The idea of selecting grapes for quality isn’t a new one. It can be done in the vineyard (choosing which grapes to pick, or going through before harvest and getting rid of the bad ones), or in the winery, or both. It’s just that now there seems to be a lot of what I term ‘hyperselection’ going on. Does this lead to better quality wines, or is it a waste of effort?
I recently wrote up a dinner with the Credit Agricole Grand Crus Bordeaux properties. They have purchased an infrared grape sorter, which is used at the two top estates (Grand Puy Ducasse and Meyney). This can sort perfectly ripe grapes from less ripe ones, even though the two are visually indistinguishable. This tool will be very useful in a vintage like 2013, where there is a high degree of variation in ripeness.
There’s also the mistral machine, which I saw in action in the Douro. Berries are destemmed and then pass over a jet of air, strong enough to blow away debris and raisined berries, but not strong enough to blow healthy, appropriately ripe berries away. This is a great idea, because raisins just add sugar and nothing else, and so eliminating them could be a way to bring the alcohol level down a little.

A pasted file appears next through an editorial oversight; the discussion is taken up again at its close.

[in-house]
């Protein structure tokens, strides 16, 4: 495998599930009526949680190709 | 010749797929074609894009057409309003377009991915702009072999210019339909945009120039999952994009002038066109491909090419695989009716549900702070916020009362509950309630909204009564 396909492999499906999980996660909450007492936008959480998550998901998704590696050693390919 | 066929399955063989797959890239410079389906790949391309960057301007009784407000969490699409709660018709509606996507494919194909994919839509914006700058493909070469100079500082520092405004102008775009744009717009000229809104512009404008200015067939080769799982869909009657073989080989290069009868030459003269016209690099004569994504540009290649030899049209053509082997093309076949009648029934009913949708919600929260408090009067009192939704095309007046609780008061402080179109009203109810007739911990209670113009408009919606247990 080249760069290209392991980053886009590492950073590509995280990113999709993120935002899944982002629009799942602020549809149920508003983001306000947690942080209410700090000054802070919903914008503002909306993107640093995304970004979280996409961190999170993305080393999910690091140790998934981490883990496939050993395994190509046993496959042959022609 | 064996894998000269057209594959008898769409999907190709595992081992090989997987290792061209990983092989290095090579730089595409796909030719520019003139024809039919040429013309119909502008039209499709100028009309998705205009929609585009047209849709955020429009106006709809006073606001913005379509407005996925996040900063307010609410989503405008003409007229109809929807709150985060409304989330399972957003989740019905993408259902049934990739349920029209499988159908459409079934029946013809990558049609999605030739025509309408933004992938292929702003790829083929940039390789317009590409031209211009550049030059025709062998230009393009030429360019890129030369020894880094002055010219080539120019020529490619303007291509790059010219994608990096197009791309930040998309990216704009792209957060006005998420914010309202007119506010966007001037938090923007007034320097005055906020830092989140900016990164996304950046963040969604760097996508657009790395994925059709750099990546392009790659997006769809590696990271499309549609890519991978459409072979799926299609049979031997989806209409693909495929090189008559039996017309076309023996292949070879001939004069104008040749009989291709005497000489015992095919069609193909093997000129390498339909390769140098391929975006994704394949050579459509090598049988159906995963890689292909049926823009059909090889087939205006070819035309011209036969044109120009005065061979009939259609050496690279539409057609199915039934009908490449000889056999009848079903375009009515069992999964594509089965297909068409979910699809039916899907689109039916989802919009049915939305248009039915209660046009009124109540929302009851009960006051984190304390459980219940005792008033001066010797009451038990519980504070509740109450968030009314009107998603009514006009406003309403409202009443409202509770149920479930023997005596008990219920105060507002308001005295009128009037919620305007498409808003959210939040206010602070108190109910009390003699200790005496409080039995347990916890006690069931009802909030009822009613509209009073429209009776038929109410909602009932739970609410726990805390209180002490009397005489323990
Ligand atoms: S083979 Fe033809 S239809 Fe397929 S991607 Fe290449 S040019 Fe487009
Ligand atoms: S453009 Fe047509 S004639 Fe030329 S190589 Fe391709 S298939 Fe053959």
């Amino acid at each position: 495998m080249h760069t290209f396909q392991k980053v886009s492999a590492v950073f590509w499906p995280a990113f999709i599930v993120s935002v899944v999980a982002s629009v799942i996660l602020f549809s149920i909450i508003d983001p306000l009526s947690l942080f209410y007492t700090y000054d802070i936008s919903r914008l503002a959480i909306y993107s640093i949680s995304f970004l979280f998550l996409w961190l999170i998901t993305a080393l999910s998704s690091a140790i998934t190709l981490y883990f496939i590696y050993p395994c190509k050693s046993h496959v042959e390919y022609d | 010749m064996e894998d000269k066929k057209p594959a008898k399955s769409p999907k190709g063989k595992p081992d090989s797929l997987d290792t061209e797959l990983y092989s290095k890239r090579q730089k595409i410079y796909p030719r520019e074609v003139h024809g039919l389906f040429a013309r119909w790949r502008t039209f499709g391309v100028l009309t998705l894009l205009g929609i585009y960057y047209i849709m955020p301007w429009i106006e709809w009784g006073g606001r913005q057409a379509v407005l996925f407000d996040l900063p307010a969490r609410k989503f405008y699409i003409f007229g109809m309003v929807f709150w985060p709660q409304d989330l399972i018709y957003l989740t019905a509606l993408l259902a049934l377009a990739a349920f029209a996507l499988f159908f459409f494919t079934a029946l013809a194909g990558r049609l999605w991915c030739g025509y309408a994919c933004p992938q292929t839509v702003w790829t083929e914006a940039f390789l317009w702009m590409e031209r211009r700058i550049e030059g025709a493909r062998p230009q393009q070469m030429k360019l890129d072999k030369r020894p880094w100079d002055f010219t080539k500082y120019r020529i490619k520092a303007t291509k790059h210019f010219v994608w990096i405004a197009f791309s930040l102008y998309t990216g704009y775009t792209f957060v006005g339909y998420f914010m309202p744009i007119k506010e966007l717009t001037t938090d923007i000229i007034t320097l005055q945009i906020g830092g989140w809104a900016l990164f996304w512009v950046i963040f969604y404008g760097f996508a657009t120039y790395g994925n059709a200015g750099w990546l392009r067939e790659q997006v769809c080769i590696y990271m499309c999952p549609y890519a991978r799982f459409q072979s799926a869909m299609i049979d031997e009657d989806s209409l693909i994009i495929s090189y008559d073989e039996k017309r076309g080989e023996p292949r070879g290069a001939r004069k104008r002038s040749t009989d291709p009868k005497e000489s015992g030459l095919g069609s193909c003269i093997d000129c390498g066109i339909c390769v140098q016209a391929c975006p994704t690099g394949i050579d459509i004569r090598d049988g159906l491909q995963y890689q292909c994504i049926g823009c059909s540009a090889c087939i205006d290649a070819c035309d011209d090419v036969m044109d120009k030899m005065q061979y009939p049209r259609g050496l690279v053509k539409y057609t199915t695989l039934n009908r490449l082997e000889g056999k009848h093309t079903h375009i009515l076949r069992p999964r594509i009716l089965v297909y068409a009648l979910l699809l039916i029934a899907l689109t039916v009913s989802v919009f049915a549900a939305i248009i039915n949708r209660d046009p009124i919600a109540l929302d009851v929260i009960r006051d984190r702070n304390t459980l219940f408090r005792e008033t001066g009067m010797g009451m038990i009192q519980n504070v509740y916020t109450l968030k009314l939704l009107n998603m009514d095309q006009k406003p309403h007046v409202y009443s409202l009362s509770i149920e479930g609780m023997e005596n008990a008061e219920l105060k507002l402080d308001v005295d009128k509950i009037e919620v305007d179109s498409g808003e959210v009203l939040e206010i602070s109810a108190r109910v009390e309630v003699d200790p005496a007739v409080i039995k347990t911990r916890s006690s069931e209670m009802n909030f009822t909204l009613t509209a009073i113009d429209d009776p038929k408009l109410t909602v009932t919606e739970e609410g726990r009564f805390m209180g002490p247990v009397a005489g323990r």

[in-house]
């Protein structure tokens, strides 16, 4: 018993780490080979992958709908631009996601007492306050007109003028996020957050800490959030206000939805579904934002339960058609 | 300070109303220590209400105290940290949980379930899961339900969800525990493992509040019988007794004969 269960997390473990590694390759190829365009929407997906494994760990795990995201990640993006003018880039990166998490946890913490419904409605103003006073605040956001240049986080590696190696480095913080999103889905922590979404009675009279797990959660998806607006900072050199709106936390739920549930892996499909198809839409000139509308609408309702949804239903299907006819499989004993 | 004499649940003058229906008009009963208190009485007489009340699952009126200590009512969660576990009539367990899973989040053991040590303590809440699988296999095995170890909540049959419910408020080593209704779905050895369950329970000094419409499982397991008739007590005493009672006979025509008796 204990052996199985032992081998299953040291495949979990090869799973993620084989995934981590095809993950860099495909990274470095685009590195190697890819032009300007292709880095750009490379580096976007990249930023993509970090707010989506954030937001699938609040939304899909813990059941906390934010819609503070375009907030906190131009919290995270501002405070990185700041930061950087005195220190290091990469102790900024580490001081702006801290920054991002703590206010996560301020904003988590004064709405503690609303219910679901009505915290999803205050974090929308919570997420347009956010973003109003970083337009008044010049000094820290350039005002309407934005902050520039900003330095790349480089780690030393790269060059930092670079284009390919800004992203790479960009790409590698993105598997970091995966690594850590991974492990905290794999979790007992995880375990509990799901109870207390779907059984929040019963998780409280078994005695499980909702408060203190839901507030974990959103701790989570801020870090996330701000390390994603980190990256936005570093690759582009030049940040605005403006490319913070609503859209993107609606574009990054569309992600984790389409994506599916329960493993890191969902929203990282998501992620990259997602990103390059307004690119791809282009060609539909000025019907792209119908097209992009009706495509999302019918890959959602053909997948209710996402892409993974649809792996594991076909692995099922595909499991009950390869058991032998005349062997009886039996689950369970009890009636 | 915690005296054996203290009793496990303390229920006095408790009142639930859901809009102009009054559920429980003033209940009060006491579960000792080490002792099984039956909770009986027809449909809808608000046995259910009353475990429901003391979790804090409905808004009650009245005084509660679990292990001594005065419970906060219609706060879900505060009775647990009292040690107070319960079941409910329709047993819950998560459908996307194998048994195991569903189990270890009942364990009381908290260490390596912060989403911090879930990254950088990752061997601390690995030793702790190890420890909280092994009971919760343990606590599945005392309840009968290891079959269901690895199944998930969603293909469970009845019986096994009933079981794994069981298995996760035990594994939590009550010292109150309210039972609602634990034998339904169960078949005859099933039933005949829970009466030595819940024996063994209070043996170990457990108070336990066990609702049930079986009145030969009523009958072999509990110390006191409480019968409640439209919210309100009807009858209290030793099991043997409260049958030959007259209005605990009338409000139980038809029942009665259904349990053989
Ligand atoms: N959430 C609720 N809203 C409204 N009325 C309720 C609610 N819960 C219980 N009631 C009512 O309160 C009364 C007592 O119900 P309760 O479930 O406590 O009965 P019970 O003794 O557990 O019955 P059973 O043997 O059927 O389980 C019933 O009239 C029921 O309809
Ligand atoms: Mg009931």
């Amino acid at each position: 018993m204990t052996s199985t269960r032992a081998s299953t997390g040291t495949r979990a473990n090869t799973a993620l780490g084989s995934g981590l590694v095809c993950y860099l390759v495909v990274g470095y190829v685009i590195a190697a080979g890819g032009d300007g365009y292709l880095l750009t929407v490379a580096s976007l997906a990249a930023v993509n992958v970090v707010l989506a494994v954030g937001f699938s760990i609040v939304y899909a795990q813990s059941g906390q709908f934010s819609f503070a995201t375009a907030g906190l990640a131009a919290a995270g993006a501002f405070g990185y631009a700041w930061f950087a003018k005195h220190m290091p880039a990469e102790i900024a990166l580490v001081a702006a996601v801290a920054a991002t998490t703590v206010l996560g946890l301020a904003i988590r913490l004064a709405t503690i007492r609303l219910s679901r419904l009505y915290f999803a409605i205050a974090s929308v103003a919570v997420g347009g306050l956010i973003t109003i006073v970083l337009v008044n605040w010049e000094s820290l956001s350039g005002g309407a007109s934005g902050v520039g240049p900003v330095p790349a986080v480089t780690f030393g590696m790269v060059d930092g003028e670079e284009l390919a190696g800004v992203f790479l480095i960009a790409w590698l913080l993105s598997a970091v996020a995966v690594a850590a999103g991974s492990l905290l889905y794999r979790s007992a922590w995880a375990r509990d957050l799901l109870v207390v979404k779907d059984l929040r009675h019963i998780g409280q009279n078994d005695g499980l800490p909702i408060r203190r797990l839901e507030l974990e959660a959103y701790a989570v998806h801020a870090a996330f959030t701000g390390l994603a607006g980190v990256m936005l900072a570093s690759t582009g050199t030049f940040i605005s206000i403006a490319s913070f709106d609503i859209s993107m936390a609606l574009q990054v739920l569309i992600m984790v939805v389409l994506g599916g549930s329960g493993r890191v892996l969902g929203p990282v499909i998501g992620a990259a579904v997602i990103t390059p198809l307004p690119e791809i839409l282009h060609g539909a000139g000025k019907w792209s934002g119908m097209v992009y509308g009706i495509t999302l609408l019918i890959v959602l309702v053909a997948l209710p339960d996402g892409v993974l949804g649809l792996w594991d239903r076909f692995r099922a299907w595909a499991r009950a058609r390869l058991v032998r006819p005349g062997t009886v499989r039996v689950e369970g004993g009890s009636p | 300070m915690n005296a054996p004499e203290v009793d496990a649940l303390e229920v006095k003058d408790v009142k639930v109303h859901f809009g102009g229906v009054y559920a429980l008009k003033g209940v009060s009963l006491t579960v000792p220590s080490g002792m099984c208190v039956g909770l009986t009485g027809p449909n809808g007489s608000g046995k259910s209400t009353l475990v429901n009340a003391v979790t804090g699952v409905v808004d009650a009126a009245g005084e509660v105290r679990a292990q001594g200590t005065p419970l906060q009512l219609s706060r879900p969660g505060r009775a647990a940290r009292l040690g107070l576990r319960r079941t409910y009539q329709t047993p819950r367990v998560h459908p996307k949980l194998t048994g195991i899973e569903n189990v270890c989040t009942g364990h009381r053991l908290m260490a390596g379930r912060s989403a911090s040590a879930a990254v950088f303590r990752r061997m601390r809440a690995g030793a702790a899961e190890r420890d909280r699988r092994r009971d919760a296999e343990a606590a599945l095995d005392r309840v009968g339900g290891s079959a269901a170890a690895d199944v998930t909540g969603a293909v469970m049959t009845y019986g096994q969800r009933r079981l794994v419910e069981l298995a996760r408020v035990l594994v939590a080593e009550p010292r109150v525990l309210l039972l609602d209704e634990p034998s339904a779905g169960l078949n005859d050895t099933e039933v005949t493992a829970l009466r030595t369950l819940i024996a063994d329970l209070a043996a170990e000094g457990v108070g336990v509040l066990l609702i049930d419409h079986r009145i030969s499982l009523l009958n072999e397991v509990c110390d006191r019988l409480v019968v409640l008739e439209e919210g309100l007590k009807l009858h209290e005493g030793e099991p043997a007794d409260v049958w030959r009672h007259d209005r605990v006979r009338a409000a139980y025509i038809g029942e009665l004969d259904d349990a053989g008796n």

And this week I went to a Remirez de Ganuza lunch. This top Rioja estate does something quite unusal. Each bunch is split in two on the selection line. The shoulders go to the top wine, while the bottom of the bunch goes to the next level down, because the ripeness in this part of the bunch is a little less consistent. It’s a lot of work, but they have done the trials and think that it’s worth it.
For red wines, it’s clear that you don’t want over-ripe, ripe and unripe grapes in same vat. That doesn’t produce complex wine; it produces bad wine. Sweetness and greenness don’t work well together. And you don’t want rotten grapes in the same vat. But if you iron out any inconsistency at all, removing even the slightest greenness, is this going to produce a great wine? How much selection is too much, or is it a case of as much as possible?